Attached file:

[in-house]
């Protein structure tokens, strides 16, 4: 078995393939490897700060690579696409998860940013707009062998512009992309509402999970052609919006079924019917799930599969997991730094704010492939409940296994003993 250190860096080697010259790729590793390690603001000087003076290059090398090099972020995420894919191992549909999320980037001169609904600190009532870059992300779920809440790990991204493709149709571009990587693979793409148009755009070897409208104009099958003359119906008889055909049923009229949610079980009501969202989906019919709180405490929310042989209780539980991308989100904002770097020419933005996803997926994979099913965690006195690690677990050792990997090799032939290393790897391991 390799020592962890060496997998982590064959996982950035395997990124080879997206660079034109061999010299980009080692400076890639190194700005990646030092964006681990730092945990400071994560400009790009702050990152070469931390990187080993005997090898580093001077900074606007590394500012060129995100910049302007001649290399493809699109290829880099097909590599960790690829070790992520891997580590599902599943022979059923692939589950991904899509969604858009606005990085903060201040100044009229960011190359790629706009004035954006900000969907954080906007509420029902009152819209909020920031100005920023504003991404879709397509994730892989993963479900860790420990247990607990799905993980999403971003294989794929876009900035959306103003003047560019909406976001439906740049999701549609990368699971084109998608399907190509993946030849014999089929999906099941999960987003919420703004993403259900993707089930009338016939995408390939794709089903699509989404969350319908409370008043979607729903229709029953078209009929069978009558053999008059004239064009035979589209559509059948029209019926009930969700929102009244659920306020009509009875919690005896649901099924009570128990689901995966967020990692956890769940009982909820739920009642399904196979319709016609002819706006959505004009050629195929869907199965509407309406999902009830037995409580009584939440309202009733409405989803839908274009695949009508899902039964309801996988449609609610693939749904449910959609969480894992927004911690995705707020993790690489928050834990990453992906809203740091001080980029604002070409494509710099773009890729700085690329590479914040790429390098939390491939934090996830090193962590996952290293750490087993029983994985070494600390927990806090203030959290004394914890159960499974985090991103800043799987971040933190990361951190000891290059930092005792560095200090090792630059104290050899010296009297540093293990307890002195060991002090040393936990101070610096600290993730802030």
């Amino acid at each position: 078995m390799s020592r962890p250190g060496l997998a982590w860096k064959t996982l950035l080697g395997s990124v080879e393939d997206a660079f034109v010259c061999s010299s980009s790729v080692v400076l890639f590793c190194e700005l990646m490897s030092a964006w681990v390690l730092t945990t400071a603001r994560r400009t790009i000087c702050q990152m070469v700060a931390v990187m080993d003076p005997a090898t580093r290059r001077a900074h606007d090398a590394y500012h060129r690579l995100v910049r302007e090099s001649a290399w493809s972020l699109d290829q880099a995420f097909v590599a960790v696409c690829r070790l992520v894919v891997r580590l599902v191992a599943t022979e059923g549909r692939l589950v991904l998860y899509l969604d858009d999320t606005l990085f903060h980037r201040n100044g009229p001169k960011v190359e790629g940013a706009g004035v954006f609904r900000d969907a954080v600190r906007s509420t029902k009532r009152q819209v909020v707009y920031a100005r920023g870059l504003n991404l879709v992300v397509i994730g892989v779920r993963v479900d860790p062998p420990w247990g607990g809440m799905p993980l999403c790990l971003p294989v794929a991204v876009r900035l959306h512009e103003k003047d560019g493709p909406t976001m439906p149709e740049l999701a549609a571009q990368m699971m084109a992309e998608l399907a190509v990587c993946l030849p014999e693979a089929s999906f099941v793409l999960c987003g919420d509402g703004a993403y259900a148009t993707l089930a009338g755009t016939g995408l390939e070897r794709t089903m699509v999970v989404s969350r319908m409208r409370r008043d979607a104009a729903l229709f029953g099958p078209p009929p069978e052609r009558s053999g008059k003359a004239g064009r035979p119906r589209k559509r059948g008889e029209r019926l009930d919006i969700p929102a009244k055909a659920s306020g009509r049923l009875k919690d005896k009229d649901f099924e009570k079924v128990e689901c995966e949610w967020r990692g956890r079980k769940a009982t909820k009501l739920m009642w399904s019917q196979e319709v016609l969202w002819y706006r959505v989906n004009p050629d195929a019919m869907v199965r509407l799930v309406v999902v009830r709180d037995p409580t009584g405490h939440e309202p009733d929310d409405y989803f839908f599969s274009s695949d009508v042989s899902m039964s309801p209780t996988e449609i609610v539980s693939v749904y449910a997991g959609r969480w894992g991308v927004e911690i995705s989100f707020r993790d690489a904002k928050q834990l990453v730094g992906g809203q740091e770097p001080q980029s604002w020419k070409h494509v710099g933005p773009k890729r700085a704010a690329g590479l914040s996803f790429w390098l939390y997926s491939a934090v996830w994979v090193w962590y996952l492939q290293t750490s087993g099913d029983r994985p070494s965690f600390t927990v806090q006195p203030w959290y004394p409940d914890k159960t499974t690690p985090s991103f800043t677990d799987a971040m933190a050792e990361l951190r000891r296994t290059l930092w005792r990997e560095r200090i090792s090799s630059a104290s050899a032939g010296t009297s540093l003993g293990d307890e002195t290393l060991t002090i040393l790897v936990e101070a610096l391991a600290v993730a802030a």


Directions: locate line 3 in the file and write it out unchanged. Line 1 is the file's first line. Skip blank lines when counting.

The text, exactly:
């Amino acid at each position: 078995m390799s020592r962890p250190g060496l997998a982590w860096k064959t996982l950035l080697g395997s990124v080879e393939d997206a660079f034109v010259c061999s010299s980009s790729v080692v400076l890639f590793c190194e700005l990646m490897s030092a964006w681990v390690l730092t945990t400071a603001r994560r400009t790009i000087c702050q990152m070469v700060a931390v990187m080993d003076p005997a090898t580093r290059r001077a900074h606007d090398a590394y500012h060129r690579l995100v910049r302007e090099s001649a290399w493809s972020l699109d290829q880099a995420f097909v590599a960790v696409c690829r070790l992520v894919v891997r580590l599902v191992a599943t022979e059923g549909r692939l589950v991904l998860y899509l969604d858009d999320t606005l990085f903060h980037r201040n100044g009229p001169k960011v190359e790629g940013a706009g004035v954006f609904r900000d969907a954080v600190r906007s509420t029902k009532r009152q819209v909020v707009y920031a100005r920023g870059l504003n991404l879709v992300v397509i994730g892989v779920r993963v479900d860790p062998p420990w247990g607990g809440m799905p993980l999403c790990l971003p294989v794929a991204v876009r900035l959306h512009e103003k003047d560019g493709p909406t976001m439906p149709e740049l999701a549609a571009q990368m699971m084109a992309e998608l399907a190509v990587c993946l030849p014999e693979a089929s999906f099941v793409l999960c987003g919420d509402g703004a993403y259900a148009t993707l089930a009338g755009t016939g995408l390939e070897r794709t089903m699509v999970v989404s969350r319908m409208r409370r008043d979607a104009a729903l229709f029953g099958p078209p009929p069978e052609r009558s053999g008059k003359a004239g064009r035979p119906r589209k559509r059948g008889e029209r019926l009930d919006i969700p929102a009244k055909a659920s306020g009509r049923l009875k919690d005896k009229d649901f099924e009570k079924v128990e689901c995966e949610w967020r990692g956890r079980k769940a009982t909820k009501l739920m009642w399904s019917q196979e319709v016609l969202w002819y706006r959505v989906n004009p050629d195929a019919m869907v199965r509407l799930v309406v999902v009830r709180d037995p409580t009584g405490h939440e309202p009733d929310d409405y989803f839908f599969s274009s695949d009508v042989s899902m039964s309801p209780t996988e449609i609610v539980s693939v749904y449910a997991g959609r969480w894992g991308v927004e911690i995705s989100f707020r993790d690489a904002k928050q834990l990453v730094g992906g809203q740091e770097p001080q980029s604002w020419k070409h494509v710099g933005p773009k890729r700085a704010a690329g590479l914040s996803f790429w390098l939390y997926s491939a934090v996830w994979v090193w962590y996952l492939q290293t750490s087993g099913d029983r994985p070494s965690f600390t927990v806090q006195p203030w959290y004394p409940d914890k159960t499974t690690p985090s991103f800043t677990d799987a971040m933190a050792e990361l951190r000891r296994t290059l930092w005792r990997e560095r200090i090792s090799s630059a104290s050899a032939g010296t009297s540093l003993g293990d307890e002195t290393l060991t002090i040393l790897v936990e101070a610096l391991a600290v993730a802030a």